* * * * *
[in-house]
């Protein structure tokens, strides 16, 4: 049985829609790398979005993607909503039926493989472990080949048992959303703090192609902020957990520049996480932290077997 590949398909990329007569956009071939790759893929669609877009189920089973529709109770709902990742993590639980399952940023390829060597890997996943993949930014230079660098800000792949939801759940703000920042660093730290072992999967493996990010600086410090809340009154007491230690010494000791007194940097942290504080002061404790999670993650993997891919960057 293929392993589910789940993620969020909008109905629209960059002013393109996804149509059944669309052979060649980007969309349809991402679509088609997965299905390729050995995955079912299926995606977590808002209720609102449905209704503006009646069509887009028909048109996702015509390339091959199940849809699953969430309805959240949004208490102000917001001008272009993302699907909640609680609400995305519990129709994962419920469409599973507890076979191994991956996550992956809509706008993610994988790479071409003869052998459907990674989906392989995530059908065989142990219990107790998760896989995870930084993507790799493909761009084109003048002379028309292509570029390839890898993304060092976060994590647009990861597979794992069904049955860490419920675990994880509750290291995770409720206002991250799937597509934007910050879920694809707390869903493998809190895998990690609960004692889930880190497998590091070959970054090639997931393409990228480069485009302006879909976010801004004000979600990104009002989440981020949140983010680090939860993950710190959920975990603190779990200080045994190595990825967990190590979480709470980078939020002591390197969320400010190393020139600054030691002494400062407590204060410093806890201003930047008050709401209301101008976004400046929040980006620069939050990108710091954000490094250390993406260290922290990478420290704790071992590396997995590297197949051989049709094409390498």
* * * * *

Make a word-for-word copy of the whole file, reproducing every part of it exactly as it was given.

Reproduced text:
[in-house]
């Protein structure tokens, strides 16, 4: 049985829609790398979005993607909503039926493989472990080949048992959303703090192609902020957990520049996480932290077997 590949398909990329007569956009071939790759893929669609877009189920089973529709109770709902990742993590639980399952940023390829060597890997996943993949930014230079660098800000792949939801759940703000920042660093730290072992999967493996990010600086410090809340009154007491230690010494000791007194940097942290504080002061404790999670993650993997891919960057 293929392993589910789940993620969020909008109905629209960059002013393109996804149509059944669309052979060649980007969309349809991402679509088609997965299905390729050995995955079912299926995606977590808002209720609102449905209704503006009646069509887009028909048109996702015509390339091959199940849809699953969430309805959240949004208490102000917001001008272009993302699907909640609680609400995305519990129709994962419920469409599973507890076979191994991956996550992956809509706008993610994988790479071409003869052998459907990674989906392989995530059908065989142990219990107790998760896989995870930084993507790799493909761009084109003048002379028309292509570029390839890898993304060092976060994590647009990861597979794992069904049955860490419920675990994880509750290291995770409720206002991250799937597509934007910050879920694809707390869903493998809190895998990690609960004692889930880190497998590091070959970054090639997931393409990228480069485009302006879909976010801004004000979600990104009002989440981020949140983010680090939860993950710190959920975990603190779990200080045994190595990825967990190590979480709470980078939020002591390197969320400010190393020139600054030691002494400062407590204060410093806890201003930047008050709401209301101008976004400046929040980006620069939050990108710091954000490094250390993406260290922290990478420290704790071992590396997995590297197949051989049709094409390498």